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The growth-temperature relation and preferred temperatures of juvenile lake herring

Advances in Limnology

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Abstract

Lake herring, Coregonus artedi, were once extremely abundant in the Great Lakes where they functioned as a major trophic integrator, directly linking the planktonic crustacean resource to lake trout. Salvelinus namaycush. Lake herring populations in the Great Lakes collapsed during the middle third of the 20th century due to overfishing, degradation of critical habitat in major production areas, and interaction with exotic species. Fishery and habitat impediments to the recovery of lake herring have been removed, and it may now be possible to reestablish the species in its former habitats in the Great Lakes if adverse interactions with exotic species can be controlled within acceptable limits. To determine the potential for thermal niche overlap and adverse interaction with exotic fishes, juvenile (age-0) lake herring were held in the laboratory at 5, 10, 15, 18, and 21 C, and fed ad libitum for 54 days. The optimum temperature for growth in weight was about 14.5 C, indicating the fundamental thermal niche was 12.5-16.5 C. Fish used in the growth study were also tested in a vertical thermal gradient tank to measure their final preferendum. The final preferendum, 16.5 C, was in close agreement with the optimum temperature for growth and within the fundamental thermal niche. Both the optimum temperature for growth and the final preferendum have been used as measures of thermal niche, but this is the first time both measures were made on the same group of fish. Published information on the fundamental thermal niche, preferred temperatures, thermal habitat use, and feeding habits of alewives, rainbow smelt, and ruffe, indicates they will co-occur in spring, or summer with age-0 lake herring and that collectively they pose a predation threat to small, age-0 lake herring.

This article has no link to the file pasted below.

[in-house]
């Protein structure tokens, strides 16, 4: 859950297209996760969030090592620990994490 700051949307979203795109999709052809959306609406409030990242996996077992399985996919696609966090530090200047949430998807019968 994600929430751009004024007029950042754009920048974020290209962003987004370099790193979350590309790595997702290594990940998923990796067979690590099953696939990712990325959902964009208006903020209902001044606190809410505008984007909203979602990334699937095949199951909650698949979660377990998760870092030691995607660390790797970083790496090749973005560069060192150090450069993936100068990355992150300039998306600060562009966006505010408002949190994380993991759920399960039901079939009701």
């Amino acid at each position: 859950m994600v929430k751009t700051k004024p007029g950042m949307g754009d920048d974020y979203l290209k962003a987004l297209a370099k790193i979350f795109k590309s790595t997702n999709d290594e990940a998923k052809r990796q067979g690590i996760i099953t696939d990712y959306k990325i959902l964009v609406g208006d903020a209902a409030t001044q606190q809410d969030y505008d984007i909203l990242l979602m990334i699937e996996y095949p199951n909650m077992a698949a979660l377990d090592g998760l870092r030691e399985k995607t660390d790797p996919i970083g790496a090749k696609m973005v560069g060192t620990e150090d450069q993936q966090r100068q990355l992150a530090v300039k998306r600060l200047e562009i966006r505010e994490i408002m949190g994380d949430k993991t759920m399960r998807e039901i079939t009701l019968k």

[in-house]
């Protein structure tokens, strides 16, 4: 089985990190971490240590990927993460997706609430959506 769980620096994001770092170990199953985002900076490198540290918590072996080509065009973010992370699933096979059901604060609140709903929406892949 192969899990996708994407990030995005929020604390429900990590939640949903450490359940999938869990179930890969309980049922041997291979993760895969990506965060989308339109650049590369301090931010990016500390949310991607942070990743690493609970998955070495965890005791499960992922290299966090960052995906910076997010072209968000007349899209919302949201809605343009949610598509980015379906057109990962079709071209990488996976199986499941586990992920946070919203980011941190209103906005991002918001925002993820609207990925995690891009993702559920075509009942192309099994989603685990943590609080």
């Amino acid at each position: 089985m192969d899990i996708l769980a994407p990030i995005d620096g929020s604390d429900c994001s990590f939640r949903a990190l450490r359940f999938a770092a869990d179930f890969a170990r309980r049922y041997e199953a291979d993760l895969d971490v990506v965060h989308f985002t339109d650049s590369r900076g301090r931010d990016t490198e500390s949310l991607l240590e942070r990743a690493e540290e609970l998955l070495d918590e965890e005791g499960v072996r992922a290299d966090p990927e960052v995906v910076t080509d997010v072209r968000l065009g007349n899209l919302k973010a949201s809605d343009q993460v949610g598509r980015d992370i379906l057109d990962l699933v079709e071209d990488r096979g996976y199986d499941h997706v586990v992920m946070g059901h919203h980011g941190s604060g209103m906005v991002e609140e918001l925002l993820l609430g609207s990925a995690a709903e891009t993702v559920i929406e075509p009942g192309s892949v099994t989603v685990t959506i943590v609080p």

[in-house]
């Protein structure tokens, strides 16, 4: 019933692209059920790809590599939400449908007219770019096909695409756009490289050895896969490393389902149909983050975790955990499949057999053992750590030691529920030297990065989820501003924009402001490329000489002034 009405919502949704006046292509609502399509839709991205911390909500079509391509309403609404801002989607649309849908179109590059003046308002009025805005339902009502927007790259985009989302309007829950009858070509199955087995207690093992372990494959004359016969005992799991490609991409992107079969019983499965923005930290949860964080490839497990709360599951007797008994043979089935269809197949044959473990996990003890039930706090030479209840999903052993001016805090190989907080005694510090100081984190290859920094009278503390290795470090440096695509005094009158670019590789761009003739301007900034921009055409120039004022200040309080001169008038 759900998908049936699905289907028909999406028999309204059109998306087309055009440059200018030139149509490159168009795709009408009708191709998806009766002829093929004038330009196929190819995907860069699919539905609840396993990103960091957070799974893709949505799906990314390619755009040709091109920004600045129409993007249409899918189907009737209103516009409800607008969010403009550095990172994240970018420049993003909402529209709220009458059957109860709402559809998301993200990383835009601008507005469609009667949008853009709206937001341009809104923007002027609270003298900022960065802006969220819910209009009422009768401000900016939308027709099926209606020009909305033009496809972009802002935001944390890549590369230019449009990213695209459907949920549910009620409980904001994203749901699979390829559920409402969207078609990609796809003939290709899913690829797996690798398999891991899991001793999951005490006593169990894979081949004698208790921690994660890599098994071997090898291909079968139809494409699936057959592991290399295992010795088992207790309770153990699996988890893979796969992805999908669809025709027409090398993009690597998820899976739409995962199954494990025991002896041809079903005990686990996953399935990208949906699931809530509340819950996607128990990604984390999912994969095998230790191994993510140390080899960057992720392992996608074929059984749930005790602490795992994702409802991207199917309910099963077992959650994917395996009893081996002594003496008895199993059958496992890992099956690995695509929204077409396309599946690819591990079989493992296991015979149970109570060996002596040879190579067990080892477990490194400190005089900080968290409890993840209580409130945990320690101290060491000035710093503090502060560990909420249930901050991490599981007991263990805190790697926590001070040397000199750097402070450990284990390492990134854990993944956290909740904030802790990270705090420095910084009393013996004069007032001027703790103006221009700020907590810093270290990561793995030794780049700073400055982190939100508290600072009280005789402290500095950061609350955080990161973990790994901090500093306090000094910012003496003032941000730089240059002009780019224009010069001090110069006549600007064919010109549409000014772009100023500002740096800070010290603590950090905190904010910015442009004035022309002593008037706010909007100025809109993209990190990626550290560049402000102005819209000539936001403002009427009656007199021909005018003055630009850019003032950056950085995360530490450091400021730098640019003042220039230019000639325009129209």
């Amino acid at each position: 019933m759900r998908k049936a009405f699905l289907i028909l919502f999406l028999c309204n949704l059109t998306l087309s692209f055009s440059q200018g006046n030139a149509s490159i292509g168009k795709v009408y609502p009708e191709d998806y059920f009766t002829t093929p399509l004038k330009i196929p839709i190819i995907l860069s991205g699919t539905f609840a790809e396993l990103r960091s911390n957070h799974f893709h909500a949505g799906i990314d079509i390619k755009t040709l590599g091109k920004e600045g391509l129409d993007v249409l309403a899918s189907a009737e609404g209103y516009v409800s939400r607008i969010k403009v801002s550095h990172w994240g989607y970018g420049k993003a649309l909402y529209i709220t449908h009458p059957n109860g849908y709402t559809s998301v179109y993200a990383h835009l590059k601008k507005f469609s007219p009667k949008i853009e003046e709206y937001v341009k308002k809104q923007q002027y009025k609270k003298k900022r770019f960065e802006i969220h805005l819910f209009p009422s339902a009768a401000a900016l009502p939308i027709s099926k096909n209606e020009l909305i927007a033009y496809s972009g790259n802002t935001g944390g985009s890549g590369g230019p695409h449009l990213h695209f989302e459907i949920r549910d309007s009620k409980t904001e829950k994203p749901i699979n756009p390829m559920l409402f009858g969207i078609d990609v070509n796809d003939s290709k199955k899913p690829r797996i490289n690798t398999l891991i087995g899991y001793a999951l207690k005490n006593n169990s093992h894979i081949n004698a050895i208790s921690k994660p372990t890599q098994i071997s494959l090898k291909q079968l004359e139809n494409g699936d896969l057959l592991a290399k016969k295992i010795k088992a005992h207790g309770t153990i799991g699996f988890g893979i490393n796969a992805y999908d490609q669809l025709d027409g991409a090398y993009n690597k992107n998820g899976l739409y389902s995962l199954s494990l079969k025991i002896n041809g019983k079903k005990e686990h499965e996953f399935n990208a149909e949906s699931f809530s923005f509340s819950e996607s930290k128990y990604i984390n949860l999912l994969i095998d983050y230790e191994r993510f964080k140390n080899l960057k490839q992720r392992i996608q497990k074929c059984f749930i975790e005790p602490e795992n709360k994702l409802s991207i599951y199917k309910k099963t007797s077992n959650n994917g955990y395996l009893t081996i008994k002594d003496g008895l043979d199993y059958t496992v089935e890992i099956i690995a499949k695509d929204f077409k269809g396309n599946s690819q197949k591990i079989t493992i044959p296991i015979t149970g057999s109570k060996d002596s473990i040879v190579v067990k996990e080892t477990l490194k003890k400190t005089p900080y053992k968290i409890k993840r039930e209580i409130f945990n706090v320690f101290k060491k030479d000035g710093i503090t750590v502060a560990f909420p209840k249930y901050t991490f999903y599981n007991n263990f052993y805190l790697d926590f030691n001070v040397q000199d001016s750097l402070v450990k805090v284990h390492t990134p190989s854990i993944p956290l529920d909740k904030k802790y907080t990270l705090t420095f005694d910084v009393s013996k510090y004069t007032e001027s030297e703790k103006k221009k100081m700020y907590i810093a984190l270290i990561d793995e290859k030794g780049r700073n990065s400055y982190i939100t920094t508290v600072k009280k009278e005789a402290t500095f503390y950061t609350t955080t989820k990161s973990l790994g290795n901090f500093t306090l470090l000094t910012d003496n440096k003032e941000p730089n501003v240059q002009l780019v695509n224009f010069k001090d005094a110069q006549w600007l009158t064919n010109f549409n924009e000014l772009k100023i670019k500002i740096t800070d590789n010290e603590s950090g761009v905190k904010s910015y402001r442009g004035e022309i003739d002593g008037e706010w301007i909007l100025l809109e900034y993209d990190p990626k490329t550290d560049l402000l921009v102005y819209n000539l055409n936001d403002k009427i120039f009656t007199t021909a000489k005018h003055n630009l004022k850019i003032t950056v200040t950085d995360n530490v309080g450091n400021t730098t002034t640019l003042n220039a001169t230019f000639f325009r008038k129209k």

Additional Publication Details

Publication type:
Article
Publication Subtype:
Journal Article
Title:
The growth-temperature relation and preferred temperatures of juvenile lake herring
Series title:
Advances in Limnology
Volume
57
Year Published:
2002
Language:
English
Larger Work Type:
Article
Larger Work Subtype:
Journal Article
Larger Work Title:
Advances in Limnology
First page:
335
Last page:
342